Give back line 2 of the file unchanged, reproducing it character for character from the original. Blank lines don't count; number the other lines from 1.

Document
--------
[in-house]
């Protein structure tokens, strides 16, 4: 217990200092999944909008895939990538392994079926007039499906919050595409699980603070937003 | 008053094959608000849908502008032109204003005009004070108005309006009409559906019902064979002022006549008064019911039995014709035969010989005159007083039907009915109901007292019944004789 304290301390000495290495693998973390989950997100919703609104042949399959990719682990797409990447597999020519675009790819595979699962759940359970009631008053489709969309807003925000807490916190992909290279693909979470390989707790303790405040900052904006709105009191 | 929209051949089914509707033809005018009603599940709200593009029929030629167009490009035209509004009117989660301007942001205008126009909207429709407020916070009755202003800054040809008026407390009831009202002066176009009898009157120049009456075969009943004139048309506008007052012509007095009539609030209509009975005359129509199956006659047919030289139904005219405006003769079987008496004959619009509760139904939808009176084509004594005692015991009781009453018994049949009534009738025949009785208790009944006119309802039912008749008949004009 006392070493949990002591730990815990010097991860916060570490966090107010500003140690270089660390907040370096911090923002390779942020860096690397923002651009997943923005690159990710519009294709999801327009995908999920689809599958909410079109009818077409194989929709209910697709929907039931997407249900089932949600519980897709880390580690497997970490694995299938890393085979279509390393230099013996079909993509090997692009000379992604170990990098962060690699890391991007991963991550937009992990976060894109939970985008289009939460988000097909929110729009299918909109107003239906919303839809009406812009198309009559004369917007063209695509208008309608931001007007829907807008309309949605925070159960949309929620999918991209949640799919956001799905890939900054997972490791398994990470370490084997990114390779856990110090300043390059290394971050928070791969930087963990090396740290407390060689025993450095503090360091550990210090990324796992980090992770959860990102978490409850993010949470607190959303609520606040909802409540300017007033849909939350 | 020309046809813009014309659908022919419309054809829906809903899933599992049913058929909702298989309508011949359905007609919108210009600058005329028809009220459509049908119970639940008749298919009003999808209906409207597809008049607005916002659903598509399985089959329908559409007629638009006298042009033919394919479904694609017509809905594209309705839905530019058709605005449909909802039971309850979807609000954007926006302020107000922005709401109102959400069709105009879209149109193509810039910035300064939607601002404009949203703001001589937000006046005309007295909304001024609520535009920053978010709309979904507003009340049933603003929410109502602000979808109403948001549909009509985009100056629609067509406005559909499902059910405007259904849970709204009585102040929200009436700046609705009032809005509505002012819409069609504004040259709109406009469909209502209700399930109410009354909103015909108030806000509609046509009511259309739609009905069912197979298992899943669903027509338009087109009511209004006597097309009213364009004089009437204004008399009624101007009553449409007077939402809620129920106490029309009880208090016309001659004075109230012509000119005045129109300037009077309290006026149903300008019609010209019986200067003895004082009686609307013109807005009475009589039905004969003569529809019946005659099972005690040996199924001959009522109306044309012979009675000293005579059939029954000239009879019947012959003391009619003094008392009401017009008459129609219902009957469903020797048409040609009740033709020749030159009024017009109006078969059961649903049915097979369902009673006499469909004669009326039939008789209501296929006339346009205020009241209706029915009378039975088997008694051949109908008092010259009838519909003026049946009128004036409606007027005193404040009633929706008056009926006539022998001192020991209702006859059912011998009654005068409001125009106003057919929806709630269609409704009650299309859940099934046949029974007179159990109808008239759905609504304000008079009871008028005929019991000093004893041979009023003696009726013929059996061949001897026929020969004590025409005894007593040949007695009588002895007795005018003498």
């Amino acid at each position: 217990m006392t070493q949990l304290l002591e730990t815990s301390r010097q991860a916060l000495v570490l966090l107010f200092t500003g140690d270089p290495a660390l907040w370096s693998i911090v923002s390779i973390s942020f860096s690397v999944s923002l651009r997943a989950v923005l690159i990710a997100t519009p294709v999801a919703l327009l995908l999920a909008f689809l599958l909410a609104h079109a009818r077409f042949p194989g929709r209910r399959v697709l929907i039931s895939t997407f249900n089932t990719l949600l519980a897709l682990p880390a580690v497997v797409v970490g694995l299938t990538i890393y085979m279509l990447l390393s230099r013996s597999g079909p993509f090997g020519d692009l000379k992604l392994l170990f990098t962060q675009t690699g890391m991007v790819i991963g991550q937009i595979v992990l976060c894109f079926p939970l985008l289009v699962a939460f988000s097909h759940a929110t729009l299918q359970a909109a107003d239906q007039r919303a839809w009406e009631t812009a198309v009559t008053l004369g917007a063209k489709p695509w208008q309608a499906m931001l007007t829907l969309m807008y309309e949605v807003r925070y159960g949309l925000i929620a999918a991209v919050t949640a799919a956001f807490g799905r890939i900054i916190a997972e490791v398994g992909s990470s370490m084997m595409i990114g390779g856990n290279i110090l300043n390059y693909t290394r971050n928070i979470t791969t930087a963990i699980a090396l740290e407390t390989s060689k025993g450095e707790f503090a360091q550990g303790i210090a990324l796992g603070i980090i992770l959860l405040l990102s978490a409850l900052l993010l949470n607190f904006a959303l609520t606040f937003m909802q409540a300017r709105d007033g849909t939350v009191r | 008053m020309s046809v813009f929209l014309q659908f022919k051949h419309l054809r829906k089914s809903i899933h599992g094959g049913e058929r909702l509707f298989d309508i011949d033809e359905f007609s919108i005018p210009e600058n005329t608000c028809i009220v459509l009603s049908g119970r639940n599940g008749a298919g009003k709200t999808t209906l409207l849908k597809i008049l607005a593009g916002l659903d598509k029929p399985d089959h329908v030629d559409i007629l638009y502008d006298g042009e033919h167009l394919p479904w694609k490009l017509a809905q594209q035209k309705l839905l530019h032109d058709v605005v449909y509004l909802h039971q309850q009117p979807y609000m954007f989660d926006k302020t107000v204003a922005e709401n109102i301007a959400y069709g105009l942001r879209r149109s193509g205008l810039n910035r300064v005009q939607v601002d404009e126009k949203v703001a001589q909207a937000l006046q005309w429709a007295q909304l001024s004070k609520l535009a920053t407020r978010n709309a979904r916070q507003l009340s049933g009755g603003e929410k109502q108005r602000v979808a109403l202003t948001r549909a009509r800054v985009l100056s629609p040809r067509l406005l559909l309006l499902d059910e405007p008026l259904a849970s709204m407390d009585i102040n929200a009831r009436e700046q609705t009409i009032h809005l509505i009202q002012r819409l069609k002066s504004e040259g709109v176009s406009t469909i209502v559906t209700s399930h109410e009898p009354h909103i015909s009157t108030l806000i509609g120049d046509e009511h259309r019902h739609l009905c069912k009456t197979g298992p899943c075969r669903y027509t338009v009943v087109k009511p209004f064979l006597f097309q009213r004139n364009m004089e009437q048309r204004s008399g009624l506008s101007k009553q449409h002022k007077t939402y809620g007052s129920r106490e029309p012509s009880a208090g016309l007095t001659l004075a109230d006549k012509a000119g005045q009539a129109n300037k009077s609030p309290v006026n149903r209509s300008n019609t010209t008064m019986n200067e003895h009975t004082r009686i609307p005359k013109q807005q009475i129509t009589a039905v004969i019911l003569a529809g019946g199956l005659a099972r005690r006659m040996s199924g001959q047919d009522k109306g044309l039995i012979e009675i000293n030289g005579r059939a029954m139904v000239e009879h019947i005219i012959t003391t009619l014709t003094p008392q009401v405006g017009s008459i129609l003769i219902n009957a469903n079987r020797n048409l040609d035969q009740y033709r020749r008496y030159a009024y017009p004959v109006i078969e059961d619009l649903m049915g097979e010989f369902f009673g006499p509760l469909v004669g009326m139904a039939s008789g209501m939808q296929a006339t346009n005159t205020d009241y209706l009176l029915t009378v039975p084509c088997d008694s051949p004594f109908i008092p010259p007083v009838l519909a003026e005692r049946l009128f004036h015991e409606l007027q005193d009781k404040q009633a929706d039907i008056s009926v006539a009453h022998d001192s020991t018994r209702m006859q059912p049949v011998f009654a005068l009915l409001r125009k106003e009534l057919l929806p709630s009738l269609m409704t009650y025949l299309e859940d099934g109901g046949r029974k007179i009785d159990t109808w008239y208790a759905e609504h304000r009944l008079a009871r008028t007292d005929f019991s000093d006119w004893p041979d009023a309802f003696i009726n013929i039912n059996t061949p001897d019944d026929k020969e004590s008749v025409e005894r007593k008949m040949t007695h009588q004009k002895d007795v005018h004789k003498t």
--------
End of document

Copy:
């Protein structure tokens, strides 16, 4: 217990200092999944909008895939990538392994079926007039499906919050595409699980603070937003 | 008053094959608000849908502008032109204003005009004070108005309006009409559906019902064979002022006549008064019911039995014709035969010989005159007083039907009915109901007292019944004789 304290301390000495290495693998973390989950997100919703609104042949399959990719682990797409990447597999020519675009790819595979699962759940359970009631008053489709969309807003925000807490916190992909290279693909979470390989707790303790405040900052904006709105009191 | 929209051949089914509707033809005018009603599940709200593009029929030629167009490009035209509004009117989660301007942001205008126009909207429709407020916070009755202003800054040809008026407390009831009202002066176009009898009157120049009456075969009943004139048309506008007052012509007095009539609030209509009975005359129509199956006659047919030289139904005219405006003769079987008496004959619009509760139904939808009176084509004594005692015991009781009453018994049949009534009738025949009785208790009944006119309802039912008749008949004009 006392070493949990002591730990815990010097991860916060570490966090107010500003140690270089660390907040370096911090923002390779942020860096690397923002651009997943923005690159990710519009294709999801327009995908999920689809599958909410079109009818077409194989929709209910697709929907039931997407249900089932949600519980897709880390580690497997970490694995299938890393085979279509390393230099013996079909993509090997692009000379992604170990990098962060690699890391991007991963991550937009992990976060894109939970985008289009939460988000097909929110729009299918909109107003239906919303839809009406812009198309009559004369917007063209695509208008309608931001007007829907807008309309949605925070159960949309929620999918991209949640799919956001799905890939900054997972490791398994990470370490084997990114390779856990110090300043390059290394971050928070791969930087963990090396740290407390060689025993450095503090360091550990210090990324796992980090992770959860990102978490409850993010949470607190959303609520606040909802409540300017007033849909939350 | 020309046809813009014309659908022919419309054809829906809903899933599992049913058929909702298989309508011949359905007609919108210009600058005329028809009220459509049908119970639940008749298919009003999808209906409207597809008049607005916002659903598509399985089959329908559409007629638009006298042009033919394919479904694609017509809905594209309705839905530019058709605005449909909802039971309850979807609000954007926006302020107000922005709401109102959400069709105009879209149109193509810039910035300064939607601002404009949203703001001589937000006046005309007295909304001024609520535009920053978010709309979904507003009340049933603003929410109502602000979808109403948001549909009509985009100056629609067509406005559909499902059910405007259904849970709204009585102040929200009436700046609705009032809005509505002012819409069609504004040259709109406009469909209502209700399930109410009354909103015909108030806000509609046509009511259309739609009905069912197979298992899943669903027509338009087109009511209004006597097309009213364009004089009437204004008399009624101007009553449409007077939402809620129920106490029309009880208090016309001659004075109230012509000119005045129109300037009077309290006026149903300008019609010209019986200067003895004082009686609307013109807005009475009589039905004969003569529809019946005659099972005690040996199924001959009522109306044309012979009675000293005579059939029954000239009879019947012959003391009619003094008392009401017009008459129609219902009957469903020797048409040609009740033709020749030159009024017009109006078969059961649903049915097979369902009673006499469909004669009326039939008789209501296929006339346009205020009241209706029915009378039975088997008694051949109908008092010259009838519909003026049946009128004036409606007027005193404040009633929706008056009926006539022998001192020991209702006859059912011998009654005068409001125009106003057919929806709630269609409704009650299309859940099934046949029974007179159990109808008239759905609504304000008079009871008028005929019991000093004893041979009023003696009726013929059996061949001897026929020969004590025409005894007593040949007695009588002895007795005018003498």